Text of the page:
We use cookies to improve your experience, some are essential for the operation of this site.

St Peter, Oxford, St Peter-in-the-East, Oxfordshire

(51°45′14″N, 1°14′58″W)
Oxford, St Peter-in-the-East
SP 519 064
pre-1974 traditional (England and Wales) Oxfordshire
now Oxfordshire
medieval St Peter
now St Peter
  • Janet Newson
26 July 2011

Please use this link to cite this page - https://www.crsbi.ac.uk/view-item?i=7077.

Find out how to cite the CRSBI website here.


The church of St Peter-in-the-East is situated in central Oxford, within the old city walls, in a quiet lane off the High Street. The church was closed in 1965, and in 1969-70 was converted into the library for St Edmund Hall next door. The sympathetic conversion left the wide array of sumptuous Romanesque features unspoiled. The oldest part, perhaps 1120-30, is the groin-vaulted crypt or lower church. It has a nave with two aisles of five bays, with two rows of four squat piers with scallop capitals, some with figurative sculpture. Most of its original arched windows survive, and inside are five arched doorways, one of which opens into a confessio or relic chamber, the others all having stairways that led to the upper church. One of these doorways now provides access to the churchyard.

The chancel, directly above the crypt and on the same foundations, is almost entirely Romanesque, c. 1150. At its corners are clasping buttresses with pepperpot turrets, retaining round-headed lancet windows. A Perpendicular E window has replaced the Romanesque ones, but traces of their jambs remain. They were probably similar to the present S and N chancel windows, shafted with decorated capitals and arches both inside and out. Originally the chancel had a chamber above, running its whole length, and remains of the tiny windows lighting it are visible in the E gable. Wall passages within the chancel walls, visible at window level interiorly, led to staircases within the corner buttresses, and also to those from the crypt. On the S side of the chancel, the original ragstone rubble wall largely survives and there are traces of blind arcading. There is an external stringcourse of billet. Part of the external corbel table remains on the N wall. The mid-12thc. S nave doorway has continuous orders of chip-carved crosses, beakhead and chevron. A N aisle was added in the 13thc. The nave originally ended just beyond the S door, but it was extended westwards when a W tower was added at the end of the N aisle in the 14thc.

On the interior, the chancel is rib-vaulted, of two quadripartite bays. Ribs of the E bay are decorated with a chain design, each link bearing two carved motifs. Ribs of the W bay are of deep-cut multiple chevron. Some of the supporting nookshafts have figurative capitals. The internal stringcourse is of zigzag. The original chancel arch was replaced by a wider one in the 13thc.


When the library conversion was made, Sturdy (1972) found the footings and floor levels of a stone and timber church of the 10thc. on the site, and similar footings of a stone 11thc. one. An aisleless stone church was recorded in 1086 when it was held by Robert d’Oilly, the Governor of Oxford, and at this time St Peter’s was already the mother church of Holywell and Wolvercote. The present church is believed to have been completed by 1152. In 1154-56 the advowson was granted to Oseney Abbey, but it was not effected. It had already been acquired by Henry d’Oilly, son of Robert. From Henry it passed to his son, John of Oxford, its first known rector (VCH). The medieval rectory was the wealthiest living in Oxford, largely from tithes from Holywell and Wolvercote. On John’s death the living passed to the Crown, and in 1266 to Merton College.

There have been suggestions that that the church was originally named San Pietro in Vincoli, after the 5thc. church in Rome said to house his chains (Lyne, 1927; Dyson, Croft and Kent, 1961). There seems to be no documentary evidence of this, but the chain motif of the chancel vaulting might indeed be an allusion to it. Because the church was near the city’s east gate, the name was changed to St Peter-in-the-East to distinguish it from the Oxford church of St Peter-le-Bailey.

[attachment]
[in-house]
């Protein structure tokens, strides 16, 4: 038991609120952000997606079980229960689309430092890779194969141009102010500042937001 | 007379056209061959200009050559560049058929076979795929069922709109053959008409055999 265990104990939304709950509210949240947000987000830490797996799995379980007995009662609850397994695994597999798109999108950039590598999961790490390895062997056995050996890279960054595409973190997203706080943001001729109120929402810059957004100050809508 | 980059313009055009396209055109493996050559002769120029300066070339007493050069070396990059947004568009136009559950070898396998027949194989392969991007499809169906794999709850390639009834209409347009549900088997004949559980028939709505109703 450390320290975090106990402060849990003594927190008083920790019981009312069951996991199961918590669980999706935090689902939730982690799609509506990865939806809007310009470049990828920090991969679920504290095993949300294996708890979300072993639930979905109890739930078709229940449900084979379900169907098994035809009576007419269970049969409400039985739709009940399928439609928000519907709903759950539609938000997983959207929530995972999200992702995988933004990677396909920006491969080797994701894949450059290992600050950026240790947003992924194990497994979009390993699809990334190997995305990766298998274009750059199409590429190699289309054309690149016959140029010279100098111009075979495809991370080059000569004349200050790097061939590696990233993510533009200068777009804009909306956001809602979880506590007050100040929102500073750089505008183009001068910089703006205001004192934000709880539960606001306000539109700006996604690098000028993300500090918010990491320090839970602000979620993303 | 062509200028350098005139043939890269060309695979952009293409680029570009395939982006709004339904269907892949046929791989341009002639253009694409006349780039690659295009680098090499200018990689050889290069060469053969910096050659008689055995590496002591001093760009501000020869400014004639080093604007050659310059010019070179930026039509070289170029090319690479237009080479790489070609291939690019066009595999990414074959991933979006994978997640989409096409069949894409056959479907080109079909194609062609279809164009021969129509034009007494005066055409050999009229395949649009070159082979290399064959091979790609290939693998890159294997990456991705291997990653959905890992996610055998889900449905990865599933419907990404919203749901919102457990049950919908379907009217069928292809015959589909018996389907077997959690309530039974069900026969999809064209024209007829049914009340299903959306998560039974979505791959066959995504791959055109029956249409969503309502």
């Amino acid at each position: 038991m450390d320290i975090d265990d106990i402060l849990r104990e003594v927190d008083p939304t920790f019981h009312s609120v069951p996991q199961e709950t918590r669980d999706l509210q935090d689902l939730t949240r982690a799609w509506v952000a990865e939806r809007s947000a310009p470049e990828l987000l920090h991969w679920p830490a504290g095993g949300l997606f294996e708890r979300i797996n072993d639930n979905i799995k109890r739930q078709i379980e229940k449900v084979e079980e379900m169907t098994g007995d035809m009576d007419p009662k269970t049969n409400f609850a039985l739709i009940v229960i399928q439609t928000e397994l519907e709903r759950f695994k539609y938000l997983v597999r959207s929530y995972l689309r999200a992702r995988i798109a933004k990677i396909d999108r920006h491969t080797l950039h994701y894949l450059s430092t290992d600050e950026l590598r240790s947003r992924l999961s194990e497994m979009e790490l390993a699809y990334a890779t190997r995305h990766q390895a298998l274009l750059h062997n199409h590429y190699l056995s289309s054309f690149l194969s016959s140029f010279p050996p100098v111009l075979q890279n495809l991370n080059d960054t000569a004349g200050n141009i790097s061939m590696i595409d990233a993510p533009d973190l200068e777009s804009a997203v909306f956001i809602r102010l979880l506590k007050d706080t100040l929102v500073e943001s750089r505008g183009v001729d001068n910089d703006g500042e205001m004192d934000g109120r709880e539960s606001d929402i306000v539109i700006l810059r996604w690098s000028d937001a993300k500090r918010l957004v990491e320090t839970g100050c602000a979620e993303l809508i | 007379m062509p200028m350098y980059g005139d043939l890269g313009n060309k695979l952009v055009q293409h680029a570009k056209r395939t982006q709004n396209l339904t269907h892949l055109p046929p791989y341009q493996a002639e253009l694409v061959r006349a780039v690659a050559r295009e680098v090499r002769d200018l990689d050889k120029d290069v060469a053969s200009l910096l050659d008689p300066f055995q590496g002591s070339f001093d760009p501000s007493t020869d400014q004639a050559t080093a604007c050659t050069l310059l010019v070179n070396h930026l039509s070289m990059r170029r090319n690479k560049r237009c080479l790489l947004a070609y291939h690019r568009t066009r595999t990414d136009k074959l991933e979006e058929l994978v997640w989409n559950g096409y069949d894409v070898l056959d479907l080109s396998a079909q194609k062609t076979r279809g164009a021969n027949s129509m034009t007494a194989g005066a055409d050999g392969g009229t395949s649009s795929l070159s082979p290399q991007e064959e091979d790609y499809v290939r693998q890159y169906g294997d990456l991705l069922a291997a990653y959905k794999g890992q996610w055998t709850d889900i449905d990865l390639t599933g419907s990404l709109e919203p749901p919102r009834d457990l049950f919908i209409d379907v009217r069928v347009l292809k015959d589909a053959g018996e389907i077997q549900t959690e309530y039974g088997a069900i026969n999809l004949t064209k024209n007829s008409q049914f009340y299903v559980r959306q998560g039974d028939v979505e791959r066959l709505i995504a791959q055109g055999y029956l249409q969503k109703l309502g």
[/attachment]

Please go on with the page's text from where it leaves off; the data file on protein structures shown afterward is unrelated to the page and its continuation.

The Lady Chapel, added early in the 13thc. to the N of the chancel, was probably the first addition to the Romanesque building. It is said to have been paid for by Edmund of Abingdon from the proceeds of his teaching. He gave his name to the college and later became Archbishop of Canterbury.

The crypt was used as a bone repository in later medieval times. In the 17thc. it was let to a vintner as a store. By the 19thc. it had become a charnel house again, and it was not until 1931 that it was cleaned out, repaired and a pavement laid.


Exterior Features



Exterior Decoration

String courses
Corbel tables, corbels

Interior Features

Wall passages/Gallery arcades


Vaulting/Roof Supports


Interior Decoration

String courses



Loose Sculpture


The plan and scale of the crypt and chancel indicate that the church was being prepared as a place of pilgrimage (VCH). The crypt has three aisles, of which the outer ones could serve as an ambulatory. The present doorways led to four access stairwells, those to N and S apparently leading up to the wall passages at window level in the chancel, acting as a sort of triforium, that connected to stairs to the chamber above the chancel, and to roof level in the E corners. The staircases at the W end led directly up to the nave, from each side of the confessio. This was a well organised, sophisticated arrangement for the controlled movement of pilgrims. This design is well known in cathedrals, but is rare in parish churches. As part of this plan, it is believed there may have been a triple chancel arch with central piers resting on the solid masonry of the W wall of the crypt. However, there seems to be no evidence of the church possessing any relics or of becoming a place of pilgrimage, and in the 13thc. a single large chancel arch was inserted.

The crypt shows parallels with the early Romanesque crypt at Lastingham, Yorkshire, that has groin vaulting and piers with plain cushion capitals. The rich figurative sculpture on two of the capitals at St Peter’s may reflect its slightly later date. Fish scales are the major motif, appearing either way up and often with a double edge. The dimensions of the crypt are given by Dyson et al. as: length 36 feet, width 21 feet and height 10 feet (11.0 m. x 6.4 m. x 3.0 m.)